Why Indian Preference For Hydrogen As A Power Fuel Is a Promising One
India is now on its way to becoming a hydrogen energy source which is essentially going to fuel its transportation industry, sources have confirmed. It has decided to concentrate its energies on harnessing Earth’s rich bounty of hydrogen than wasting itself fretting over escalating the pace of its Electric vehicle technologies.
Towards this development, India has now announced a National Hydrogen Mission. The announcement comes less than four months after the United States Department of Energy announced an investment up to $100 million in hydrogen production and fuel cell technologies research and development.
In November last year, PM Narendra Modi while speaking at the Third Re-inVest Conference in had had already announced plans to launch a comprehensive National Hydrogen Energy Mission. By the first week of February 2021, the announcement for a launch of a Hydrogen Energy Mission in 2021-22 for generating hydrogen from green power sources was made.
While India’s move might look like a coincidence with that of the US, it really is not. Under Modi’s leadership, while struggling under the pressure of the pandemic, India has been steadily moving towards developing its renewable energy resources.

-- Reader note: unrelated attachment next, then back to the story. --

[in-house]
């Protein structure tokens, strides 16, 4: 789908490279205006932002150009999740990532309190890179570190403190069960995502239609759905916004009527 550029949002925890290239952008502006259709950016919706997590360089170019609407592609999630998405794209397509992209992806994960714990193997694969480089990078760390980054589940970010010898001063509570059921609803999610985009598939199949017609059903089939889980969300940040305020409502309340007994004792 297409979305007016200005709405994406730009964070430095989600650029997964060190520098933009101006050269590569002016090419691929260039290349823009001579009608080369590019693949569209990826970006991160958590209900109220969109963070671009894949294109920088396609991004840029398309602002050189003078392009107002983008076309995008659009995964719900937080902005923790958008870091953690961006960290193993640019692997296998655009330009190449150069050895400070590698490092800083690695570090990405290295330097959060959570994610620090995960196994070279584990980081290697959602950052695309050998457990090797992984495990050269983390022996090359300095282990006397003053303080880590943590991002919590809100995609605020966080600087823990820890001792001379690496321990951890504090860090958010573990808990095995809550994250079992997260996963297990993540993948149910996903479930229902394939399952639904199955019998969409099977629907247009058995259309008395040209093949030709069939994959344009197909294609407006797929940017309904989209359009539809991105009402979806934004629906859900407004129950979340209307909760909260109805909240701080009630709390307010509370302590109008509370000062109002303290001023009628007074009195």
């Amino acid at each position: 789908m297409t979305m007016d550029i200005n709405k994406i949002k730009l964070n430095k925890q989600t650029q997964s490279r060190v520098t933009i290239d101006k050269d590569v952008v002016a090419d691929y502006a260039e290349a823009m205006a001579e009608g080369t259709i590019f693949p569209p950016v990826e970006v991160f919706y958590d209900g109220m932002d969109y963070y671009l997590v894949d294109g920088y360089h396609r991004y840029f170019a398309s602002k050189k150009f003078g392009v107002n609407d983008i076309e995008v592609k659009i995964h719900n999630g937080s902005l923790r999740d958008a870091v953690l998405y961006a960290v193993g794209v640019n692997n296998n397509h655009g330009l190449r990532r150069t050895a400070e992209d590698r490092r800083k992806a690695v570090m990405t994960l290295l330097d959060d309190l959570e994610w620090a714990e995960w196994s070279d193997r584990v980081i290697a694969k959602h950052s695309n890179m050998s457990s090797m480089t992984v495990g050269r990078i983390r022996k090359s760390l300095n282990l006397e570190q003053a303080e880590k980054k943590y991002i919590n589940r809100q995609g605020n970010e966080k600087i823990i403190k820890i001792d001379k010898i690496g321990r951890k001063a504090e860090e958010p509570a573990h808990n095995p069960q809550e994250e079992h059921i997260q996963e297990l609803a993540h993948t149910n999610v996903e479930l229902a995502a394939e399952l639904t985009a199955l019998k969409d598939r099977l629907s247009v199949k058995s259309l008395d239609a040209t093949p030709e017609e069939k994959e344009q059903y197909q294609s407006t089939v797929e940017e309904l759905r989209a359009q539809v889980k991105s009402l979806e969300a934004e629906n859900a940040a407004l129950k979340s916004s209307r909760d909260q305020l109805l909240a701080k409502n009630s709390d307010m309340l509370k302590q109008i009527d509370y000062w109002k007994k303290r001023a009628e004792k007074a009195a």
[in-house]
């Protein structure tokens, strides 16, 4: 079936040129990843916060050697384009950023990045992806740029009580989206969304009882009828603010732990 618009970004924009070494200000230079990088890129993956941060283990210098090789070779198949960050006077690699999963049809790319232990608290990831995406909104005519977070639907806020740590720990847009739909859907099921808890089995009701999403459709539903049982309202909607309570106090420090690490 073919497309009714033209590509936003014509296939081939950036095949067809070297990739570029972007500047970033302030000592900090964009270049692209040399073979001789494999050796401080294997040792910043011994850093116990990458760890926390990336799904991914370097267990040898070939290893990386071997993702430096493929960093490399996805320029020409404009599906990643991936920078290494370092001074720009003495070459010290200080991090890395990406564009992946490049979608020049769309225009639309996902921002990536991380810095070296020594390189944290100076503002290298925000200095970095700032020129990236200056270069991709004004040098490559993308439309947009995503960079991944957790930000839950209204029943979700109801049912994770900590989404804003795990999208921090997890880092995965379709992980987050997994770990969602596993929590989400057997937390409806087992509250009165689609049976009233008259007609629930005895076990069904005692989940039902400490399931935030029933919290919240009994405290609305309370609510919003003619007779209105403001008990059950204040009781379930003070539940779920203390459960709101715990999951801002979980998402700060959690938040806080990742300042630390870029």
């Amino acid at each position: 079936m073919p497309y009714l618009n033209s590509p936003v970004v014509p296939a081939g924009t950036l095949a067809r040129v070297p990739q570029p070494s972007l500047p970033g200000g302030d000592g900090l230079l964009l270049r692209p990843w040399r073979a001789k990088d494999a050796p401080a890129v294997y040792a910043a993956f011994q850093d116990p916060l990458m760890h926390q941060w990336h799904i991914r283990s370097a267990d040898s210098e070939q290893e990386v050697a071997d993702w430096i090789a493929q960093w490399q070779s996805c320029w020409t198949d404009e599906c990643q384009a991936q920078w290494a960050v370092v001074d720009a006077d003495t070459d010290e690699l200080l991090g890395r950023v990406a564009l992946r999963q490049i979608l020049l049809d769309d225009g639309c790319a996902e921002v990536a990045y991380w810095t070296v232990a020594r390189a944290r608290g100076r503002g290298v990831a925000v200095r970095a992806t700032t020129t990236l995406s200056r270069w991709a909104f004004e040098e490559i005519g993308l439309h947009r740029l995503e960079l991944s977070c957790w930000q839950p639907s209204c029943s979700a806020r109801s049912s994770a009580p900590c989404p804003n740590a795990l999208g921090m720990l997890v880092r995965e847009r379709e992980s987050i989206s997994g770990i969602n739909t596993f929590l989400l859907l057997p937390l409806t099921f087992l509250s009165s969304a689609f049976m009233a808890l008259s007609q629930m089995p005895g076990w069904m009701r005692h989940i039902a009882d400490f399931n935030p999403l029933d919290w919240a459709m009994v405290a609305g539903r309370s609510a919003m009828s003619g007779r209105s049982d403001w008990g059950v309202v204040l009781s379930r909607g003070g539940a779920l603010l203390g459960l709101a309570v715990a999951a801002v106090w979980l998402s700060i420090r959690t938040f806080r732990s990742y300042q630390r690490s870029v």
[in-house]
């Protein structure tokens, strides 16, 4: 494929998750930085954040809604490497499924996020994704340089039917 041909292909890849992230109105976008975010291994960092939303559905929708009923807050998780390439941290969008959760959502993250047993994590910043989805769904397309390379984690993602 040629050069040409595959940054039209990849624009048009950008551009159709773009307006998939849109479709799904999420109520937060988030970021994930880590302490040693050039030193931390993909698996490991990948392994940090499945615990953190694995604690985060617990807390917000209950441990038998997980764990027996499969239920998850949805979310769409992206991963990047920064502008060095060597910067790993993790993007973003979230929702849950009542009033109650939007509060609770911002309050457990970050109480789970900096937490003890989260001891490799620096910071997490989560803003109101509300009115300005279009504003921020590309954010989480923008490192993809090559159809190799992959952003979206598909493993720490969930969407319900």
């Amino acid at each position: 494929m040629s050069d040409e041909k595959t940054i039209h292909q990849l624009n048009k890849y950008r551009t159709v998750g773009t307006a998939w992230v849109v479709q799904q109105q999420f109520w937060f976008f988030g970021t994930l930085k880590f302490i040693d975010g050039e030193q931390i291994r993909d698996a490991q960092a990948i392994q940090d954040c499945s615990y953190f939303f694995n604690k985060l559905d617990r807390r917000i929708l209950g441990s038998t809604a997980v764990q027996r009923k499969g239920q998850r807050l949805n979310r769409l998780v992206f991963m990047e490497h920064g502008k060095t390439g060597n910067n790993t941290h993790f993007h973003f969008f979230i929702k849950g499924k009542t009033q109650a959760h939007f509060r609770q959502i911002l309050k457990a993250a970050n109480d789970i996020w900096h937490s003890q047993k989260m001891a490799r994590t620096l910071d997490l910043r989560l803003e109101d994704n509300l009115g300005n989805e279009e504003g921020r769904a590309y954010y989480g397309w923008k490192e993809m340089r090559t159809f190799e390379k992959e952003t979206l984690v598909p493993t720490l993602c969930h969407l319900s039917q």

Environmental experts believe that this move makes sense if we consider India’s 175 GW target of Renewable Energy (RE) capacity by 2022 and 450 GW by 2030. It is therefore imperative that India’s energy grid involves other green technologies on a medium-to-long-term basis. This will help India lower its emission intensity by 33-35 percent from the 2005 levels by 2030, another Nationally Determined Contributions (NDC) target under the Paris Agreement.
Hydrogen provides India with a cross sustainable advantage; something it needs to fulfill its dream of a self-reliant economy. If one was to look at the possible paths for the global energy transition, the 2020 edition of the BP Energy Outlook provides a self-explanatory picture of India. It has predicted that India’s oil and gas imports will double by 2050. Also, around 85% of its crude oil will be imported. India’s primary energy demand will therefore increase by 33% by 2030.
It is worth noting that for the country to move towards the use of hydrogen as an alternate Resource, it would need massive initial investments, both private and public in nature. Classic examples are countries Australia, Canada, Germany and Norway. Return on investments are massive and long term.